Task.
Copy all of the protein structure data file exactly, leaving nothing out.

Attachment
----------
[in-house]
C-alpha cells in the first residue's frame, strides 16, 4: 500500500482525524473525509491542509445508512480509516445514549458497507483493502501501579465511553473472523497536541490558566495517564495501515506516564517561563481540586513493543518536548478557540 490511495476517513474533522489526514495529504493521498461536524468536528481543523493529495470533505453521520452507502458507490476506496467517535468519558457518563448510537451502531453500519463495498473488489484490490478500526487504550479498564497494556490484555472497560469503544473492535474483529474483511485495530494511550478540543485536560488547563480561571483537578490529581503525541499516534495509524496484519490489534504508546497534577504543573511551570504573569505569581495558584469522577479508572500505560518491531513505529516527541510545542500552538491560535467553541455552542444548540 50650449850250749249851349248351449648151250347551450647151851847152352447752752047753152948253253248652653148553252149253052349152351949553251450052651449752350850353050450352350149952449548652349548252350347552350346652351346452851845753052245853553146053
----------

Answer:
[in-house]
C-alpha cells in the first residue's frame, strides 16, 4: 500500500482525524473525509491542509445508512480509516445514549458497507483493502501501579465511553473472523497536541490558566495517564495501515506516564517561563481540586513493543518536548478557540 490511495476517513474533522489526514495529504493521498461536524468536528481543523493529495470533505453521520452507502458507490476506496467517535468519558457518563448510537451502531453500519463495498473488489484490490478500526487504550479498564497494556490484555472497560469503544473492535474483529474483511485495530494511550478540543485536560488547563480561571483537578490529581503525541499516534495509524496484519490489534504508546497534577504543573511551570504573569505569581495558584469522577479508572500505560518491531513505529516527541510545542500552538491560535467553541455552542444548540 50650449850250749249851349248351449648151250347551450647151851847152352447752752047753152948253253248652653148553252149253052349152351949553251450052651449752350850353050450352350149952449548652349548252350347552350346652351346452851845753052245853553146053